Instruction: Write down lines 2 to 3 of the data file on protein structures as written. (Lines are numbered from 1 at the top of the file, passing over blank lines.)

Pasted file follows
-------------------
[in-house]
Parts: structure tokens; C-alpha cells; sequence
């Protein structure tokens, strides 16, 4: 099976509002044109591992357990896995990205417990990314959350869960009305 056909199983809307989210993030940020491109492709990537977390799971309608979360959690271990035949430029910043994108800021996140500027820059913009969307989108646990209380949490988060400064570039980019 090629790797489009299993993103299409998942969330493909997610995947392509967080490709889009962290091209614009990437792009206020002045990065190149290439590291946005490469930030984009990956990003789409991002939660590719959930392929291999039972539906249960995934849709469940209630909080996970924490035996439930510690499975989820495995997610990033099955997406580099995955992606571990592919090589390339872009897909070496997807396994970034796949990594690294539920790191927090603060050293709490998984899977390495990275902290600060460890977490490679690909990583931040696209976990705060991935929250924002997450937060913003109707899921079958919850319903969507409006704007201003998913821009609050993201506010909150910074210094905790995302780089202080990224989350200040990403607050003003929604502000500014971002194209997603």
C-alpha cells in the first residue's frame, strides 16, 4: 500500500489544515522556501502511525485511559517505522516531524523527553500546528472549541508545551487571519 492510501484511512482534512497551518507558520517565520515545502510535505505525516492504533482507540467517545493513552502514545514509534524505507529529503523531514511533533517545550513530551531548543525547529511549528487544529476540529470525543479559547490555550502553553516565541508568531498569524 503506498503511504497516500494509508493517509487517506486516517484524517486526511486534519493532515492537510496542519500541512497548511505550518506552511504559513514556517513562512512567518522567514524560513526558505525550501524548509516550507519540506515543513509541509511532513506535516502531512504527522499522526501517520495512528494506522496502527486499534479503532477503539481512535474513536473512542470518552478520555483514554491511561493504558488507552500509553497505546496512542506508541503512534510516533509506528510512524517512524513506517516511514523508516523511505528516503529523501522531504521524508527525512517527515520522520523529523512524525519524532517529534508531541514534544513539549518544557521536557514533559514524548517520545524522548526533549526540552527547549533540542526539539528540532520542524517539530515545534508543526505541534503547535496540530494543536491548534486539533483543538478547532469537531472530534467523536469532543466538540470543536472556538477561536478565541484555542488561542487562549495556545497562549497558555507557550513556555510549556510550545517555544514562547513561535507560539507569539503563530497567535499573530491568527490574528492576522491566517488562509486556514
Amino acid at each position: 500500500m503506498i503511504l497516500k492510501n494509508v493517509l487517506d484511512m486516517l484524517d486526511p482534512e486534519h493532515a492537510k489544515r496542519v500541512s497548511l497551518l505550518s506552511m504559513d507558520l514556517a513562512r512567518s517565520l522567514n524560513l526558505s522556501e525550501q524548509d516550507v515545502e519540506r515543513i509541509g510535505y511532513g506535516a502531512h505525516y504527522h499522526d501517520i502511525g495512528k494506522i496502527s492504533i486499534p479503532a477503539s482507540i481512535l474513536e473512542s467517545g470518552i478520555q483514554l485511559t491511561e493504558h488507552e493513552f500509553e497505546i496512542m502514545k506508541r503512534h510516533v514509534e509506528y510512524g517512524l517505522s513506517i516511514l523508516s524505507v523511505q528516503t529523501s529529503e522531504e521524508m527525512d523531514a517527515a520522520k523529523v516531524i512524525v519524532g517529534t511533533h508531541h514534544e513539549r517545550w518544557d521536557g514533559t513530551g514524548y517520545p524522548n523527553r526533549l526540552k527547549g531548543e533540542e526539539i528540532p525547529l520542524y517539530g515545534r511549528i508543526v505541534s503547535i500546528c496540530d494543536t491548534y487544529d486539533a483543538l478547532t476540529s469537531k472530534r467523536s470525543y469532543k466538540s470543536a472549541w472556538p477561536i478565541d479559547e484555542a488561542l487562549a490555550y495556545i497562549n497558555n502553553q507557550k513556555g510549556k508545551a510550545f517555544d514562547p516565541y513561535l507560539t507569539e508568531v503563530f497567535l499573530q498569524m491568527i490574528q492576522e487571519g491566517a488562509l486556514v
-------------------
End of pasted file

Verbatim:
Parts: structure tokens; C-alpha cells; sequence
């Protein structure tokens, strides 16, 4: 099976509002044109591992357990896995990205417990990314959350869960009305 056909199983809307989210993030940020491109492709990537977390799971309608979360959690271990035949430029910043994108800021996140500027820059913009969307989108646990209380949490988060400064570039980019 090629790797489009299993993103299409998942969330493909997610995947392509967080490709889009962290091209614009990437792009206020002045990065190149290439590291946005490469930030984009990956990003789409991002939660590719959930392929291999039972539906249960995934849709469940209630909080996970924490035996439930510690499975989820495995997610990033099955997406580099995955992606571990592919090589390339872009897909070496997807396994970034796949990594690294539920790191927090603060050293709490998984899977390495990275902290600060460890977490490679690909990583931040696209976990705060991935929250924002997450937060913003109707899921079958919850319903969507409006704007201003998913821009609050993201506010909150910074210094905790995302780089202080990224989350200040990403607050003003929604502000500014971002194209997603």